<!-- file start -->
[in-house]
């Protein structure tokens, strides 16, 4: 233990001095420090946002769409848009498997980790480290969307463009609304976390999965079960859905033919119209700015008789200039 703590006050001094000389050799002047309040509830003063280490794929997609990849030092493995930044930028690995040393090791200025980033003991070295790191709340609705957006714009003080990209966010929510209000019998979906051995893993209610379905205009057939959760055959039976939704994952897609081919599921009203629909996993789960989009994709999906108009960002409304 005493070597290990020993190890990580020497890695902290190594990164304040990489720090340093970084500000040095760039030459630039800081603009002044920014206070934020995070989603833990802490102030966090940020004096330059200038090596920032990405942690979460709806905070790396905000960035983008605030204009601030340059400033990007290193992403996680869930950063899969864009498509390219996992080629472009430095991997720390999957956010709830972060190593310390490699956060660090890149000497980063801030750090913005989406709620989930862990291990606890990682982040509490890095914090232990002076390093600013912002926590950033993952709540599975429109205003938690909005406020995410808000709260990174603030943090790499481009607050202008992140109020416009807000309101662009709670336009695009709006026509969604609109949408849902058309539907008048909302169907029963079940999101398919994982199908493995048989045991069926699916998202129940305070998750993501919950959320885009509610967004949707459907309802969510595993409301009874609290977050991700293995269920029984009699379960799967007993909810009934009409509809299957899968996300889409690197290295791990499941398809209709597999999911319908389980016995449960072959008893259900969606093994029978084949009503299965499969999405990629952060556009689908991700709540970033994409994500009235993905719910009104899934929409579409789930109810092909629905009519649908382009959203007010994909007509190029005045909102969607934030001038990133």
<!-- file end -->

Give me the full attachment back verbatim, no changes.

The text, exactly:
[in-house]
């Protein structure tokens, strides 16, 4: 233990001095420090946002769409848009498997980790480290969307463009609304976390999965079960859905033919119209700015008789200039 703590006050001094000389050799002047309040509830003063280490794929997609990849030092493995930044930028690995040393090791200025980033003991070295790191709340609705957006714009003080990209966010929510209000019998979906051995893993209610379905205009057939959760055959039976939704994952897609081919599921009203629909996993789960989009994709999906108009960002409304 005493070597290990020993190890990580020497890695902290190594990164304040990489720090340093970084500000040095760039030459630039800081603009002044920014206070934020995070989603833990802490102030966090940020004096330059200038090596920032990405942690979460709806905070790396905000960035983008605030204009601030340059400033990007290193992403996680869930950063899969864009498509390219996992080629472009430095991997720390999957956010709830972060190593310390490699956060660090890149000497980063801030750090913005989406709620989930862990291990606890990682982040509490890095914090232990002076390093600013912002926590950033993952709540599975429109205003938690909005406020995410808000709260990174603030943090790499481009607050202008992140109020416009807000309101662009709670336009695009709006026509969604609109949408849902058309539907008048909302169907029963079940999101398919994982199908493995048989045991069926699916998202129940305070998750993501919950959320885009509610967004949707459907309802969510595993409301009874609290977050991700293995269920029984009699379960799967007993909810009934009409509809299957899968996300889409690197290295791990499941398809209709597999999911319908389980016995449960072959008893259900969606093994029978084949009503299965499969999405990629952060556009689908991700709540970033994409994500009235993905719910009104899934929409579409789930109810092909629905009519649908382009959203007010994909007509190029005045909102969607934030001038990133």